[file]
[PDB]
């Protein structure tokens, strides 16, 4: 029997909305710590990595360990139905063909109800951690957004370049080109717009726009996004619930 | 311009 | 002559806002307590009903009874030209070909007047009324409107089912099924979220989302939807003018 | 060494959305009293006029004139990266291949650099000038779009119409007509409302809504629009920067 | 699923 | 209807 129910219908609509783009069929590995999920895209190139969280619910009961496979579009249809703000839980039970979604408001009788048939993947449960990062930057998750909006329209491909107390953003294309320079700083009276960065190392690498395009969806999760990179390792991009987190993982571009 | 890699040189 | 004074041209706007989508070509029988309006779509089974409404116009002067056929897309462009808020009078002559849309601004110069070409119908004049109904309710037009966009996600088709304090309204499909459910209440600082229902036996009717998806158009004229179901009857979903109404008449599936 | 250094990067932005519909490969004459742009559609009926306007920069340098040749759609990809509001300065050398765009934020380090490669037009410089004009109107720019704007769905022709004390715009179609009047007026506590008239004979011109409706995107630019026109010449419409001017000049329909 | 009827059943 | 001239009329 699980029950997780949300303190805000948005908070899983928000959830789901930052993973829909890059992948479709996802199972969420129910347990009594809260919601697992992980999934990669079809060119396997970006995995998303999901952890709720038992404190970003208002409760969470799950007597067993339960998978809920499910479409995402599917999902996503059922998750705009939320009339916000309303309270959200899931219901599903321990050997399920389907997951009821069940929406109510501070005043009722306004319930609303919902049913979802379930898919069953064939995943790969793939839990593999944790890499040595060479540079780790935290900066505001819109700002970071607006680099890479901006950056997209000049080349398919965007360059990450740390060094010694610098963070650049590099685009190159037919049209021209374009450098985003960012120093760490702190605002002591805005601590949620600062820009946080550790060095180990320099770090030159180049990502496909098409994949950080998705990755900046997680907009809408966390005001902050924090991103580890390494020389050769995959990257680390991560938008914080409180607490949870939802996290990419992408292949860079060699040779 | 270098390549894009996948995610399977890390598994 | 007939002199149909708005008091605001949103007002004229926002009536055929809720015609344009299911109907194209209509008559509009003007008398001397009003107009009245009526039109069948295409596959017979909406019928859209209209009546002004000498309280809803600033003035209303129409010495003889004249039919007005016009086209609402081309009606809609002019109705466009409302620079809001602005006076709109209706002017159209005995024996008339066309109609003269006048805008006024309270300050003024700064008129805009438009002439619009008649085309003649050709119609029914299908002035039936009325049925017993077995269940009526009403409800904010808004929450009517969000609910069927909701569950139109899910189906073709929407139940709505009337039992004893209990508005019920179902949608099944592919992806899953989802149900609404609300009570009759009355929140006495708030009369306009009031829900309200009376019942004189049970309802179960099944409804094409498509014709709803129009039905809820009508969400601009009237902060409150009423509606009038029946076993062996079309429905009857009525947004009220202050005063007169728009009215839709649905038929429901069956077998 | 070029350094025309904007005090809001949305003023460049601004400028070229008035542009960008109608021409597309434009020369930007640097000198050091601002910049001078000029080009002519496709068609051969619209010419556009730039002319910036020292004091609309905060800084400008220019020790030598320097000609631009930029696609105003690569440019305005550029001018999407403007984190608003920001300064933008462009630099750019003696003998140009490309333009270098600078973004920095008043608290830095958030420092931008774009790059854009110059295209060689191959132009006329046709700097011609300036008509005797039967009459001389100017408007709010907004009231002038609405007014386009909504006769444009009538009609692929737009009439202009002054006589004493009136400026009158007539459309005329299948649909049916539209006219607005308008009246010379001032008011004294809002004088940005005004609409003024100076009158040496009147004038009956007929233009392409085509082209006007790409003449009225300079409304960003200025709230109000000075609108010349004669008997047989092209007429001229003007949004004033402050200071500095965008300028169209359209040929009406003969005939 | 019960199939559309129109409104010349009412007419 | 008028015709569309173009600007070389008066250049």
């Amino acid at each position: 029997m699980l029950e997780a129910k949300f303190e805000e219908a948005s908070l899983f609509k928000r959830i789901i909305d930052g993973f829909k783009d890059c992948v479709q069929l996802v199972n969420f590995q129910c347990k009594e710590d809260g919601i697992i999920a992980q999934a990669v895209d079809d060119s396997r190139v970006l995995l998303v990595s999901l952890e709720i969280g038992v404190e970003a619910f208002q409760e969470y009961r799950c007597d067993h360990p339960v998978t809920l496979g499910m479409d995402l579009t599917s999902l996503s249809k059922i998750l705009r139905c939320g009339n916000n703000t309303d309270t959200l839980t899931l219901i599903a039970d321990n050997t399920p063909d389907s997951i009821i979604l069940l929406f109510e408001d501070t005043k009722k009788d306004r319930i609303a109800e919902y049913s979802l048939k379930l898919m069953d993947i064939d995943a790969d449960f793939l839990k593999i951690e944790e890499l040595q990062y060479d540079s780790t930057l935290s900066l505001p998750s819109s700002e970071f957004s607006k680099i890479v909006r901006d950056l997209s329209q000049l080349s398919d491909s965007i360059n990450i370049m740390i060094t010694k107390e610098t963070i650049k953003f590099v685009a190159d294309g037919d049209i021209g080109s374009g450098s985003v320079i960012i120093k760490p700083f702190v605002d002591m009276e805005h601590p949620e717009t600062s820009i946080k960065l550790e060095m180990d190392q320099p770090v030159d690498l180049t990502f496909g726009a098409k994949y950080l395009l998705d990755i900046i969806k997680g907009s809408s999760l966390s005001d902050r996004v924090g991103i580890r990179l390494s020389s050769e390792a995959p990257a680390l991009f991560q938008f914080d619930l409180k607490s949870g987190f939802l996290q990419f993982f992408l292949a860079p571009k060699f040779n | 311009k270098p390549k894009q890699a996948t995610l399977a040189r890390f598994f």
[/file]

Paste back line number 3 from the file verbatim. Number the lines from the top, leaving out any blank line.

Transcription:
């Amino acid at each position: 029997m699980l029950e997780a129910k949300f303190e805000e219908a948005s908070l899983f609509k928000r959830i789901i909305d930052g993973f829909k783009d890059c992948v479709q069929l996802v199972n969420f590995q129910c347990k009594e710590d809260g919601i697992i999920a992980q999934a990669v895209d079809d060119s396997r190139v970006l995995l998303v990595s999901l952890e709720i969280g038992v404190e970003a619910f208002q409760e969470y009961r799950c007597d067993h360990p339960v998978t809920l496979g499910m479409d995402l579009t599917s999902l996503s249809k059922i998750l705009r139905c939320g009339n916000n703000t309303d309270t959200l839980t899931l219901i599903a039970d321990n050997t399920p063909d389907s997951i009821i979604l069940l929406f109510e408001d501070t005043k009722k009788d306004r319930i609303a109800e919902y049913s979802l048939k379930l898919m069953d993947i064939d995943a790969d449960f793939l839990k593999i951690e944790e890499l040595q990062y060479d540079s780790t930057l935290s900066l505001p998750s819109s700002e970071f957004s607006k680099i890479v909006r901006d950056l997209s329209q000049l080349s398919d491909s965007i360059n990450i370049m740390i060094t010694k107390e610098t963070i650049k953003f590099v685009a190159d294309g037919d049209i021209g080109s374009g450098s985003v320079i960012i120093k760490p700083f702190v605002d002591m009276e805005h601590p949620e717009t600062s820009i946080k960065l550790e060095m180990d190392q320099p770090v030159d690498l180049t990502f496909g726009a098409k994949y950080l395009l998705d990755i900046i969806k997680g907009s809408s999760l966390s005001d902050r996004v924090g991103i580890r990179l390494s020389s050769e390792a995959p990257a680390l991009f991560q938008f914080d619930l409180k607490s949870g987190f939802l996290q990419f993982f992408l292949a860079p571009k060699f040779n | 311009k270098p390549k894009q890699a996948t995610l399977a040189r890390f598994f």